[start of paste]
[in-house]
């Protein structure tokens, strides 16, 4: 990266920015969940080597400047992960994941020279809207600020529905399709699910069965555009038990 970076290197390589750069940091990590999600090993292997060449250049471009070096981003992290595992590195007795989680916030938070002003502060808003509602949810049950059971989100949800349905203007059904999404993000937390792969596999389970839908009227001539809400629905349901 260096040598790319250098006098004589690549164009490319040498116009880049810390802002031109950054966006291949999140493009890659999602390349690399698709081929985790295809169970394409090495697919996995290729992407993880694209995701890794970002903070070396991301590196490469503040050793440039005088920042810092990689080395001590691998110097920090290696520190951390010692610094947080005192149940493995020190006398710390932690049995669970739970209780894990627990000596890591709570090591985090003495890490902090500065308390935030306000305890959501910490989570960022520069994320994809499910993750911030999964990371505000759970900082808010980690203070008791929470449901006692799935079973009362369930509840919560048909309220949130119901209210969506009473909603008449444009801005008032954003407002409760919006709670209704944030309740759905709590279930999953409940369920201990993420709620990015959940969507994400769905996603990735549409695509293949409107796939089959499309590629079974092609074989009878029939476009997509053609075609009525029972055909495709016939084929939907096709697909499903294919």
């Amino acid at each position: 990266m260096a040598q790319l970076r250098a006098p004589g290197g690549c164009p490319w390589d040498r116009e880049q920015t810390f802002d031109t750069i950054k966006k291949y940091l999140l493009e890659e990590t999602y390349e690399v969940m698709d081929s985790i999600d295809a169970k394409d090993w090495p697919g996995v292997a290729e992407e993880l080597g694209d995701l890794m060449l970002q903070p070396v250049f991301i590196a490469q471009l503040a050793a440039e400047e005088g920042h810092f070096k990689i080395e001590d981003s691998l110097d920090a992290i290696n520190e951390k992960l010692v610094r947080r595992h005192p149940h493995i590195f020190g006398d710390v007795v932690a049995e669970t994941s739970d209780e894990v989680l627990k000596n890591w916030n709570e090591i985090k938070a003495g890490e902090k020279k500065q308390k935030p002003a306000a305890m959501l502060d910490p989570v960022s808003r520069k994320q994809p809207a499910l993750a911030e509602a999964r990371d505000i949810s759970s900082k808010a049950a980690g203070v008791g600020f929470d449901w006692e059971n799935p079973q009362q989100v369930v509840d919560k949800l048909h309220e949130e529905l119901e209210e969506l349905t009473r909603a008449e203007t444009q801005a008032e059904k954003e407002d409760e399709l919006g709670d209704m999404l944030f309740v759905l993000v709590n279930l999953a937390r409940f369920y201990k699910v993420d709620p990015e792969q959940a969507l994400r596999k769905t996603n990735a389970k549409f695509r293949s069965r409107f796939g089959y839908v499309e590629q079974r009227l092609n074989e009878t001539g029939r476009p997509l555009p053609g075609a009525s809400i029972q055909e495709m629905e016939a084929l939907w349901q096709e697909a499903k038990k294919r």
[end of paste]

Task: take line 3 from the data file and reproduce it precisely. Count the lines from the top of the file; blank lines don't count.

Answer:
């Amino acid at each position: 990266m260096a040598q790319l970076r250098a006098p004589g290197g690549c164009p490319w390589d040498r116009e880049q920015t810390f802002d031109t750069i950054k966006k291949y940091l999140l493009e890659e990590t999602y390349e690399v969940m698709d081929s985790i999600d295809a169970k394409d090993w090495p697919g996995v292997a290729e992407e993880l080597g694209d995701l890794m060449l970002q903070p070396v250049f991301i590196a490469q471009l503040a050793a440039e400047e005088g920042h810092f070096k990689i080395e001590d981003s691998l110097d920090a992290i290696n520190e951390k992960l010692v610094r947080r595992h005192p149940h493995i590195f020190g006398d710390v007795v932690a049995e669970t994941s739970d209780e894990v989680l627990k000596n890591w916030n709570e090591i985090k938070a003495g890490e902090k020279k500065q308390k935030p002003a306000a305890m959501l502060d910490p989570v960022s808003r520069k994320q994809p809207a499910l993750a911030e509602a999964r990371d505000i949810s759970s900082k808010a049950a980690g203070v008791g600020f929470d449901w006692e059971n799935p079973q009362q989100v369930v509840d919560k949800l048909h309220e949130e529905l119901e209210e969506l349905t009473r909603a008449e203007t444009q801005a008032e059904k954003e407002d409760e399709l919006g709670d209704m999404l944030f309740v759905l993000v709590n279930l999953a937390r409940f369920y201990k699910v993420d709620p990015e792969q959940a969507l994400r596999k769905t996603n990735a389970k549409f695509r293949s069965r409107f796939g089959y839908v499309e590629q079974r009227l092609n074989e009878t001539g029939r476009p997509l555009p053609g075609a009525s809400i029972q055909e495709m629905e016939a084929l939907w349901q096709e697909a499903k038990k294919r």